Research on Chemical Intermediates

, Volume 17, Issue 1, pp 27–38 | Cite as

Fundamental mechanisms of surface photochemistry



The fundamental mechanisms of photochemistry of molecules adsorbed on solid surfaces are revealed from results obtained by a combination of optical techniques, surface probes, and gas phase analysis. While photon-induced processes similar to those in the gas and liquid phase are observed for the adsorbed molecules, the presence of the substrate introduces important channels for energy exchange, dissipation, and adsorbate photochemistry.


Photodissociation Adsorbed Molecule Electron Energy Loss Spectroscopy Wavelength Dependence Thermal Desorption Spectroscopy 
These keywords were added by machine and not by the authors. This process is experimental and the keywords may be updated as the learning algorithm improves.


Unable to display preview. Download preview PDF.

Unable to display preview. Download preview PDF.


  1. 1.
    T.J. Chuang, Surf. Sci. Rep., 3(1983)1.CrossRefGoogle Scholar
  2. 2.
    W. Ho, Comments Cond. Mat. Phys., 13(1988)293; Photochemistry in Thin Films, Proc. Soc. Photo-Opt. Instrum. Eng., 1056(1989)157; G. Betz and P. Varga (Eds.), Desorption Induced by Electronic Transition, DIET IV, Springer Series in Surfaces Sciences, Springer-Verlag Berlin, Heidelberg, 1990, Vol. 19, p. 48.Google Scholar
  3. 3.
    P. Avouris and R.E. Walkup, Annu. Rev. Phys. Chem., 40(1989)173.CrossRefGoogle Scholar
  4. 4.
    J.M. White in R. Vanselow and R. Howe (Eds.), Chemistry and Physics of Solid Surfaces VII, Springer-Verlag Berlin, Heidelberg, 1990, p. 29; Z.-L. Zhou, X.-Y. Zhu, and J.M. White, Surf. Sci. Rep., 13(1991)73.Google Scholar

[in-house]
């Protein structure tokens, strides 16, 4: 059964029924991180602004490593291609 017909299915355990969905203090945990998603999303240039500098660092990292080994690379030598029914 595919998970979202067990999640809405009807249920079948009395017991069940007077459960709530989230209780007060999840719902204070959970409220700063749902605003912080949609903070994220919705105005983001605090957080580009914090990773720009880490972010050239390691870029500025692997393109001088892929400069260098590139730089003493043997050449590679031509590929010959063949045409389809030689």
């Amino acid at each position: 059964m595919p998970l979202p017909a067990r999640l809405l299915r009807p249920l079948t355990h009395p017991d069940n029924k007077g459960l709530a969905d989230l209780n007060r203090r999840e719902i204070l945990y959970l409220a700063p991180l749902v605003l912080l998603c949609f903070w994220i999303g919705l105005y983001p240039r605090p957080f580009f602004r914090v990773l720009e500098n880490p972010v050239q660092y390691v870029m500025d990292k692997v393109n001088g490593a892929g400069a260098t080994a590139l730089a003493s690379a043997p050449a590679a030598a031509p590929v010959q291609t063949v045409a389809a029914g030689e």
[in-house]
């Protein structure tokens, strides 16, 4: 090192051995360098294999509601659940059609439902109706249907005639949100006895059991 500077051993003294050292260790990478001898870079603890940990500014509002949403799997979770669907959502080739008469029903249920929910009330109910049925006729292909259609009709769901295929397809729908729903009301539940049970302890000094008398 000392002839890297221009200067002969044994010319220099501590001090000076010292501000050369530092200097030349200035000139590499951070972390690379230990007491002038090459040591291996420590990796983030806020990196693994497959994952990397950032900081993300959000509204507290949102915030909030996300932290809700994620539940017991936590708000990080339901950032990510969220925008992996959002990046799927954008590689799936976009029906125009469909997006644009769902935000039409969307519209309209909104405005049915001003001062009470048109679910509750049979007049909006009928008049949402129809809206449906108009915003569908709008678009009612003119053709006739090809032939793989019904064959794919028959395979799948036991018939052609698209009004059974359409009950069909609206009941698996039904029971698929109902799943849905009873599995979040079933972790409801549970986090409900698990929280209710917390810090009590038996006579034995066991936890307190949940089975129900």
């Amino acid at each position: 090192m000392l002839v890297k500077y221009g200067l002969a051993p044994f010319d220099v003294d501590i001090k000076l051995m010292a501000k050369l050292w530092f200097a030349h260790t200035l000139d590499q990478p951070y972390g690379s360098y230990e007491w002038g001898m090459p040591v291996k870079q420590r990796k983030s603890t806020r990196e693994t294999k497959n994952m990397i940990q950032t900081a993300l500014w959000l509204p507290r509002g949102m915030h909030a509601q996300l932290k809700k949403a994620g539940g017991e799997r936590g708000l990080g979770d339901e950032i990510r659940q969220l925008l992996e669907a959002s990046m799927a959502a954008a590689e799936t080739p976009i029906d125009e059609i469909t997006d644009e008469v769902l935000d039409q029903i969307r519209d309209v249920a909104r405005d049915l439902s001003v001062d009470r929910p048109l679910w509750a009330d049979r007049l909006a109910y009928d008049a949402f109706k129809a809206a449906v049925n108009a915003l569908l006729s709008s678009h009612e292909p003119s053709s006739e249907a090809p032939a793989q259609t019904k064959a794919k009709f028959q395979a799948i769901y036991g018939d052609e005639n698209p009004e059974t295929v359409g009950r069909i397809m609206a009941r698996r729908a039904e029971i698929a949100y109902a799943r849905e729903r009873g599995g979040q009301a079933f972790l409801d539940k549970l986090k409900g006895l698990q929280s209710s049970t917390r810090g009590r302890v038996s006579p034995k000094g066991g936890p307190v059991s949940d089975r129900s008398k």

5. 5.
    J.C. Polanyi and H. Rieley in C.T. Rettner and M.N.R. Ashford (Eds.), Dynamics of Gas-Surface Interactions, Royal Soc. of Chem., London, 1991, p. R329.Google Scholar
  6. 6.
    E.B.D. Bourdon, P. Das, I. Harrison, J.C. Polanyi, J. Segner, CD. Stanners, R.J. Williams, and PA. Young, Faraday Discuss, Chem. Soc., 82(1986)343.CrossRefGoogle Scholar
  7. 7.
    D.S. King and R.R. Cavanagh in R.B. Hall and A.B. Ellis (Eds.), Chemistry and Structure at Interfaces, New Laser and Optical Techniques, VCH, Deerfield Beach, 1986, p. 25; Adv. Chem. Phys., 76(1989)45.Google Scholar
  8. 8.
    M.C. Lin and G. Ertl, Ann. Rev. Phys. Chem., 37(1986)587.CrossRefGoogle Scholar
  9. 9.
    H. Zacharias, Int. J. Mod. Phys., B4(1990)45.Google Scholar
  10. 10.
    E.P. Marsh, T.L. Gilton, W. Meier, M.R. Schneider, and J.P. Cowin, Phys. Rev. Lett., 61(1988)2725.CrossRefGoogle Scholar
  11. 11.
    E. Hasselbrink, S. Jakubith, S. Nettesheim, M. Wolf, A. Cassuton, and G. Ertl, J. Chem. Phys., 92(1990)3154.CrossRefGoogle Scholar
  12. 12.
    J.A. Prybyla, T.E Heinz, J.A. Misewich, M.M.T. Loy, and J.H. Glownia, Phys. Rev. Lett, 64(1990)1537.CrossRefGoogle Scholar
  13. 13.
    T.J. Chuang and I. Hussla, Phys. Rev. Lett., 52(1984)2045; I. Hussla, H. Seki, T.J. Chuang, Z.W. Gortel, H.J. Kreuzer, and P. Piercy, Phys. Rev. B, 32(1985)3489.CrossRefGoogle Scholar
  14. 14.
    N.J. Tro, D.A. Arthur, and S.M. George, J. Chem. Phys., 90(1989)3389.CrossRefGoogle Scholar